Wind turbines are roaring into British Columbia’s vast and rugged Peace River region, and unlike some regions of Canada, they're generating little protest from local communities.

"The Peace," as it’s known in the province, is where B.C.’s first industrial-scale wind farm started up in 2009. A second major field of turbines started generating power in February this year, and a third is under construction.

In some places, wind projects have run into opposition from people who say they endanger wildlife, or who fear adverse health effects from the noise and vibration of the turbines. And yet hard words for these noise-making, scenery-altering industrial behemoths are hard to come by in The Peace.

Locals and energy developers alike credit acceptance of wind power largely to the region’s pragmatic, entrepreneurial attitude, and its intimate familiarity with energy development. Wind looks like a relatively low-impact source of energy, they say, in the context of a region that sports western Canada’s most powerful hydroelectric station, coal strip mines, and rampant oil and gas drilling.

Community support

In fact, pull from grass-roots community activists inspired the row of 78-metre-tall wind turbines that have been generating power for a year and a half near Dawson Creek, the Peace district’s commercial and cultural hub.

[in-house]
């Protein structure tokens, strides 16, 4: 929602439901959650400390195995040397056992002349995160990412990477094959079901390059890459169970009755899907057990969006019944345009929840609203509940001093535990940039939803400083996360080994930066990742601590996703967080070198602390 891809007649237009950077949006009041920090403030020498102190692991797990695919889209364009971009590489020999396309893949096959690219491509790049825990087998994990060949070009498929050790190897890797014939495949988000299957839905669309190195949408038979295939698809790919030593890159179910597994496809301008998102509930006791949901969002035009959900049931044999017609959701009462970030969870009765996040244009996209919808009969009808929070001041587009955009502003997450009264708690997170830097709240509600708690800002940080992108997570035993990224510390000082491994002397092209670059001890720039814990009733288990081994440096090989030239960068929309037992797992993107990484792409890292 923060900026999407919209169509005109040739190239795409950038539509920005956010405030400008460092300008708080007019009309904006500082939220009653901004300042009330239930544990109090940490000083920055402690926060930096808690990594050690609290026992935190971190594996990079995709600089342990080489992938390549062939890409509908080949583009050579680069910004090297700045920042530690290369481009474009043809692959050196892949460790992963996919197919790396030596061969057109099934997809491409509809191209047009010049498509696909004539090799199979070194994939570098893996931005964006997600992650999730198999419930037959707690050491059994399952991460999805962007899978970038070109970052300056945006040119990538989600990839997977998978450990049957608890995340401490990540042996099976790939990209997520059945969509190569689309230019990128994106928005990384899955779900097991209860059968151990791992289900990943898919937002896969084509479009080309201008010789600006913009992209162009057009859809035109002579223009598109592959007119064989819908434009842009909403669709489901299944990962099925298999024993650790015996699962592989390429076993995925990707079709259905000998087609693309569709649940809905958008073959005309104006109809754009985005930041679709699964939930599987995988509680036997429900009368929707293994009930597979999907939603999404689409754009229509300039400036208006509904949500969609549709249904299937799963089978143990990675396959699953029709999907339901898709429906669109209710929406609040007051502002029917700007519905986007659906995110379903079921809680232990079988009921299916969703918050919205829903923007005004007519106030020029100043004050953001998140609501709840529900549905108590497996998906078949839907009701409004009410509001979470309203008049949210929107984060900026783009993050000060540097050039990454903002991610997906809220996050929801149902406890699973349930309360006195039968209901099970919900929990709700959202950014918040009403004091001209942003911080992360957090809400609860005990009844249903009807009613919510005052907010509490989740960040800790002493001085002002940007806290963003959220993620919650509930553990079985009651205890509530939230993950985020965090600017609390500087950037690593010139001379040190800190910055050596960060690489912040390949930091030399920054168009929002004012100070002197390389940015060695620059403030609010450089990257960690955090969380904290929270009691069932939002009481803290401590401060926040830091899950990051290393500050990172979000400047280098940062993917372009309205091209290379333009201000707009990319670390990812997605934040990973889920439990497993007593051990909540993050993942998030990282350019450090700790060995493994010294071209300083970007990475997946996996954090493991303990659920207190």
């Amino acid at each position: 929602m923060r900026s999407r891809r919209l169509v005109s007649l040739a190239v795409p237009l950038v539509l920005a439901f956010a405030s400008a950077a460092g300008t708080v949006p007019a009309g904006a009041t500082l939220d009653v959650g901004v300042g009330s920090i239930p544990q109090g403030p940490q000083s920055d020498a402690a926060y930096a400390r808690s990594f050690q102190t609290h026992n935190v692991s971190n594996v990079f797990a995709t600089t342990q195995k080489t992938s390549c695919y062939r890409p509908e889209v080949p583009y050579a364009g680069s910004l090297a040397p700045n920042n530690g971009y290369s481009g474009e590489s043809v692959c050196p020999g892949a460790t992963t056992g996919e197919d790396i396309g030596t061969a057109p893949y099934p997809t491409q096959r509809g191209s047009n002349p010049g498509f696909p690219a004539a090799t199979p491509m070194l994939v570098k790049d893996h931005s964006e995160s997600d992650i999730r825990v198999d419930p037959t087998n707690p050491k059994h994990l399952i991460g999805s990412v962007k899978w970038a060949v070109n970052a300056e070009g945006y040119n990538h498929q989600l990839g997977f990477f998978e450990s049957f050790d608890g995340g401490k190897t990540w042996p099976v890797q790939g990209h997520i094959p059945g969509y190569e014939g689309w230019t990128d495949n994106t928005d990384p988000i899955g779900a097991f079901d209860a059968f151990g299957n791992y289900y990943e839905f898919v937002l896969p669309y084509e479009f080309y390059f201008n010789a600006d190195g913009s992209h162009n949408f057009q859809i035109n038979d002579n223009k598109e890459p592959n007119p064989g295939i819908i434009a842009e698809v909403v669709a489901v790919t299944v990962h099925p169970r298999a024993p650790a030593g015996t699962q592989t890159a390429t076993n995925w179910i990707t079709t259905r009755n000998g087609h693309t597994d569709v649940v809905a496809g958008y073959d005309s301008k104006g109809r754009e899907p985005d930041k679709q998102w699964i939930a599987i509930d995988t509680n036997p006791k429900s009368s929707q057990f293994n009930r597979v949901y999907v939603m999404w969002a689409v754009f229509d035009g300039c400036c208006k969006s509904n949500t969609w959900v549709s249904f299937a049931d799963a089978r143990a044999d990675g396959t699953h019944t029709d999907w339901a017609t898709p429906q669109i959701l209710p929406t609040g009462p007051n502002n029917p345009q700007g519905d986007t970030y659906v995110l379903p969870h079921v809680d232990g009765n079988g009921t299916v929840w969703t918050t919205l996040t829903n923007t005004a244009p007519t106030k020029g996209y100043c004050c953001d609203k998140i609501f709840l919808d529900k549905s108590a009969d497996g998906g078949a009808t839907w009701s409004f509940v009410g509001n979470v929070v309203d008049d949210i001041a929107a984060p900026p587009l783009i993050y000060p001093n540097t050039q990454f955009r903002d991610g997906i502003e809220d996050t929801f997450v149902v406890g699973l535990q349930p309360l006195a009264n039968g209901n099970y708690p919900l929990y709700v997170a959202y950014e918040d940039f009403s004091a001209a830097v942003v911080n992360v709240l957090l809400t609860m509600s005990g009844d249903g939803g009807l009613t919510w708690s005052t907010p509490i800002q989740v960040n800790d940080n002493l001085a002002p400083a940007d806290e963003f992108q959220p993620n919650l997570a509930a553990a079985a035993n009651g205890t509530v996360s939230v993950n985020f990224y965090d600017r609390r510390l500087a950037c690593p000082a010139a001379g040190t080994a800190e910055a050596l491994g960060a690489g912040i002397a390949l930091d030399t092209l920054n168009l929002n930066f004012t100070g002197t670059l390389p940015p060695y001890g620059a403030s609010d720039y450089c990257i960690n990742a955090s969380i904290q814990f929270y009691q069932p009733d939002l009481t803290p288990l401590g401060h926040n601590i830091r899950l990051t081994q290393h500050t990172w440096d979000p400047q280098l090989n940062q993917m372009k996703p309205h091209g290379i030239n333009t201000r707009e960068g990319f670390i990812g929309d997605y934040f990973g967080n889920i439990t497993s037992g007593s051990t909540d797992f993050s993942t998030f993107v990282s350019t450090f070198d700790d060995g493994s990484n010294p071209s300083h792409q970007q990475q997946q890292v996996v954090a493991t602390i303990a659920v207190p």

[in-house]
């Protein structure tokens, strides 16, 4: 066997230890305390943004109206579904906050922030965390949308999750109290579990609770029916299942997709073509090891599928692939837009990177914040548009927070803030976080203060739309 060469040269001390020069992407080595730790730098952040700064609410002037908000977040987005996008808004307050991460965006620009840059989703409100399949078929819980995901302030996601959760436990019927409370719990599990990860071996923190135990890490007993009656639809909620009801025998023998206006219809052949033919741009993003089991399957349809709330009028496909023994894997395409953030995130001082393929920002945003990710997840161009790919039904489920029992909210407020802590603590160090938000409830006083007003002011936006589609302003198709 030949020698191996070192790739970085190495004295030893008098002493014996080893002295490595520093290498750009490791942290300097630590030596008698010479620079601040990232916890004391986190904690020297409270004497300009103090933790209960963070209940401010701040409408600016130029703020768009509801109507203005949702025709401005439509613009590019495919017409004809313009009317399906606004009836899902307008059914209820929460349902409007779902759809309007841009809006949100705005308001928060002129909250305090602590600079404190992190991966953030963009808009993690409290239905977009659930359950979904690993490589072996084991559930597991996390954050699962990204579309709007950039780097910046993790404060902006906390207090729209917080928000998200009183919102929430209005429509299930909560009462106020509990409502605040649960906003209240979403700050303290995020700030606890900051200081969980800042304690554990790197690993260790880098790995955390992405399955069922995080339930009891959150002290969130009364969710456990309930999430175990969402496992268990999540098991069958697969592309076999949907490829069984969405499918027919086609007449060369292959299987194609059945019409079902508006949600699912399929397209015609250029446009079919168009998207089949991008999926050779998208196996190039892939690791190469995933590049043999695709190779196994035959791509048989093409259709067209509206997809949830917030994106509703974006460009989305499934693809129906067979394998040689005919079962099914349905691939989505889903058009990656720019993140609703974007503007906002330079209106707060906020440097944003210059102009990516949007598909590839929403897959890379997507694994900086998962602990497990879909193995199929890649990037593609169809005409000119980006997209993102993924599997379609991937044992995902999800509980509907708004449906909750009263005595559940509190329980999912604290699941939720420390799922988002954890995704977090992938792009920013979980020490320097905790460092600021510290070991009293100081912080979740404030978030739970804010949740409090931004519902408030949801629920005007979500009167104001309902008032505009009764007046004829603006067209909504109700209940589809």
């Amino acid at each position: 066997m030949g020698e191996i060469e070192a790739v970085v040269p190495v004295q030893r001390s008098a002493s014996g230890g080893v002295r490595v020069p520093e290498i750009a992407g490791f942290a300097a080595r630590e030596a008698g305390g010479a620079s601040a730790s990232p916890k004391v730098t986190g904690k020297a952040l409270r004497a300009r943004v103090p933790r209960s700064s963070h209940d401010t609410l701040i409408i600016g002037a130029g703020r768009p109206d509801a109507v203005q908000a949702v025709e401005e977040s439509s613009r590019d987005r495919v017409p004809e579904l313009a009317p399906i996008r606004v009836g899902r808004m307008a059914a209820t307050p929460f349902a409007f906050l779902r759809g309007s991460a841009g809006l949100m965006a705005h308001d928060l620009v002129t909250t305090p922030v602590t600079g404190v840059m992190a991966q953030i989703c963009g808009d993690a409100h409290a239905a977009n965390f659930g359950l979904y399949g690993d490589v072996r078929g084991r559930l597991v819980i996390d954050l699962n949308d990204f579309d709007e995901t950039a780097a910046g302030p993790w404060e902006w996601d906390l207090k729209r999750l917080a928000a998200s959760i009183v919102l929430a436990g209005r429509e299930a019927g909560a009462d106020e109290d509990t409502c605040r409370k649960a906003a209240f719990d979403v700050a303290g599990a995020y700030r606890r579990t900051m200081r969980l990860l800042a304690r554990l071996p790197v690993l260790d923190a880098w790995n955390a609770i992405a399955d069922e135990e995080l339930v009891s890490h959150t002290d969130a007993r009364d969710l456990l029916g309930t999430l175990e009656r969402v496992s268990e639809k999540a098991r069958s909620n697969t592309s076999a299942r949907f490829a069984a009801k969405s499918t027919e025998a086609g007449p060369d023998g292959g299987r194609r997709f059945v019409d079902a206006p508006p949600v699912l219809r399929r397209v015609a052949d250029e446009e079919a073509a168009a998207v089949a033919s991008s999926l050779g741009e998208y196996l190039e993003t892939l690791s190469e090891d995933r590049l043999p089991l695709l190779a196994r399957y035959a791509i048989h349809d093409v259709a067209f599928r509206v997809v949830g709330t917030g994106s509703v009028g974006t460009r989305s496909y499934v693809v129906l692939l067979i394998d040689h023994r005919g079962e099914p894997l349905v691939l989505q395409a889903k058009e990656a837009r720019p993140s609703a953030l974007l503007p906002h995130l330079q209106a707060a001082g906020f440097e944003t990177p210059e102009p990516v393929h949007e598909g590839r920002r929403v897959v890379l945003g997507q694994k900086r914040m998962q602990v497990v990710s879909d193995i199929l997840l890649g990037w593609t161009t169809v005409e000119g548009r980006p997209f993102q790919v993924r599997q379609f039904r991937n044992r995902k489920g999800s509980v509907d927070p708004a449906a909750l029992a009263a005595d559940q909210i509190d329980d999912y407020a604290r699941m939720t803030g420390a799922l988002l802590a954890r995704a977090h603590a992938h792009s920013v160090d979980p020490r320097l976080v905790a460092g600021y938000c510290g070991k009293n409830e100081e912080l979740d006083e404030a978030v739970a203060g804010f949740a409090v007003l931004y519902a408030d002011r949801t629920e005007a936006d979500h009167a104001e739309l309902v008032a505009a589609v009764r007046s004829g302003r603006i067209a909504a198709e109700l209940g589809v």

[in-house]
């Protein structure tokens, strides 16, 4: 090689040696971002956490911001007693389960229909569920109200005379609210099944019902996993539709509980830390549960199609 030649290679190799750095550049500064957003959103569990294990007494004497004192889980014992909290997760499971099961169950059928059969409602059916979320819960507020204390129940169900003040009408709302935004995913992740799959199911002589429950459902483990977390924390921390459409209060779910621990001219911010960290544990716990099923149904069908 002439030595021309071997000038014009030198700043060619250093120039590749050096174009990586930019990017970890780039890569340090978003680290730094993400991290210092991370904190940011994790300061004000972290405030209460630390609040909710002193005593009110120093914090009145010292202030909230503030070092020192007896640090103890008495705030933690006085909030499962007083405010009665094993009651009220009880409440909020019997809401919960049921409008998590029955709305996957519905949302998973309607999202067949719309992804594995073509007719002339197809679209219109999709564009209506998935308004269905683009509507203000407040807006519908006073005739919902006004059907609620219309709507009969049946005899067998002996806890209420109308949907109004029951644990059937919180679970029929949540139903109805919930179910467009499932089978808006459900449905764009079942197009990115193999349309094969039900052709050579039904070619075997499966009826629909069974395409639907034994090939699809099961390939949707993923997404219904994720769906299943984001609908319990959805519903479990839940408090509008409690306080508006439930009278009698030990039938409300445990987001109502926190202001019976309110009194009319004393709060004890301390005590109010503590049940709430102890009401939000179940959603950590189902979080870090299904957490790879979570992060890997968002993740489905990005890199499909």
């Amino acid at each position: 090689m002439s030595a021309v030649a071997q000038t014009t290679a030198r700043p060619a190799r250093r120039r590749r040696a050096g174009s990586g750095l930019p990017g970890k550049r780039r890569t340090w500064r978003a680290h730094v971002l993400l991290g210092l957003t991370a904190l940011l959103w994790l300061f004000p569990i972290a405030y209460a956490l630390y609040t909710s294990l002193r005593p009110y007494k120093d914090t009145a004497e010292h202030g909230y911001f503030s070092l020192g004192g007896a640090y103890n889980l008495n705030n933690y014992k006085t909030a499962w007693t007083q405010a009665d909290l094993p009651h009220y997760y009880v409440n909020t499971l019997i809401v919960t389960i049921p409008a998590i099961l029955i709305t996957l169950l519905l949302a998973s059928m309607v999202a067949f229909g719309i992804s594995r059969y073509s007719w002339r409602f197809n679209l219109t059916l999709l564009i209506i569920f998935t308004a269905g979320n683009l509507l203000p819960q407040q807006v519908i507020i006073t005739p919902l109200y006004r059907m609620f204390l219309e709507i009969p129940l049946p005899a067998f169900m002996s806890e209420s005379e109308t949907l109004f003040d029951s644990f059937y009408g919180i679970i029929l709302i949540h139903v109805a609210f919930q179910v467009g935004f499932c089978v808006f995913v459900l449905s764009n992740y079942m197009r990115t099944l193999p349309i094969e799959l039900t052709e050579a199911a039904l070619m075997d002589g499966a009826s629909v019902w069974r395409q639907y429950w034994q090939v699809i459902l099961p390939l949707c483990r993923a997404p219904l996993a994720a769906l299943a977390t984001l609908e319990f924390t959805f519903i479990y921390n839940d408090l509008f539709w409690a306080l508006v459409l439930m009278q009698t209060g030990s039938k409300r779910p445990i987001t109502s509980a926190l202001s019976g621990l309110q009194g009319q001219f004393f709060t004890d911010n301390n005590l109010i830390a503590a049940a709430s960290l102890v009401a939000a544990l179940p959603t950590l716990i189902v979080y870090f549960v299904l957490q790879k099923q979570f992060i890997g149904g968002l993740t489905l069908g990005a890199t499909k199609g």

A group of school children visit the 34-turbine Bear Mountain wind farm in 2010. Developers say projects can spur hundreds of spinoff jobs for the local community. ((Aeolis Wind Power))

The 34-turbine project was initiated in 2003 and backed all the way by the Peace Energy Cooperative, a group of Dawson Creek residents keen on renewable energy. It was the cooperative that zeroed in on Bear Mountain, a local hiking spot within view of town, as the right location for industrial-scale wind power.

Photographer Donald Pettit, a founding member of the cooperative and author of Powershift: The Hope and Drama of Monumental Windpower, says neighbour-to-neighbour outreach on the what and wherefore of wind power overcame opposition from a handful of opponents, including several landowners adjacent to the site. "We had hundreds of local members keen on renewable energy and wanting to see this happen. We were ahead of the game, and we were a broad-based grassroots organization running the show."

The Peace Energy Cooperative ultimately handed implementation of Bear Mountain to Victoria energy developer Aeolis Wind Power, which raised the capital and erected the turbines. It is private developers such as Aeolis that are pushing follow-on wind projects in the Peace, but local residents, First Nations and municipal councils also have much to gain.

Building wind farms provides hundreds of spinoff jobs, according to Colleen Brown, who relocated from Victoria two years ago to open a regional office for Aeolis in Fort St. John, about a 75-kilometre drive northwest from Dawson Creek. She says there’s plenty of business for local suppliers if they have the trucks, gravel and other goods a wind developer needs to lay roads and foundations.

"They’ll be in nonstop demand," Brown says.

Pragmatic views

By the numbers: Wind power in Canada

29 – Number of wind farms with a capacity of at least 50 MW in operation across Canada as of 2011.

  • Ontario: 9
  • Quebec: 7
  • Alberta: 6
  • New Brunswick: 2
  • B.C., Manitoba, Nova Scotia, P.E.I., Quebec, and Saskatchewan: 1 each

79 – Projected number of farms with a capacity of at least 50 MW to be running by 2020.

  • Ontario and Quebec:  23 each
  • Alberta: 13
  • B.C.: 7
  • New Brunswick: 6
  • Manitoba, Nova Scotia, P.E.I.: 2 each
  • Saskatchewan: 1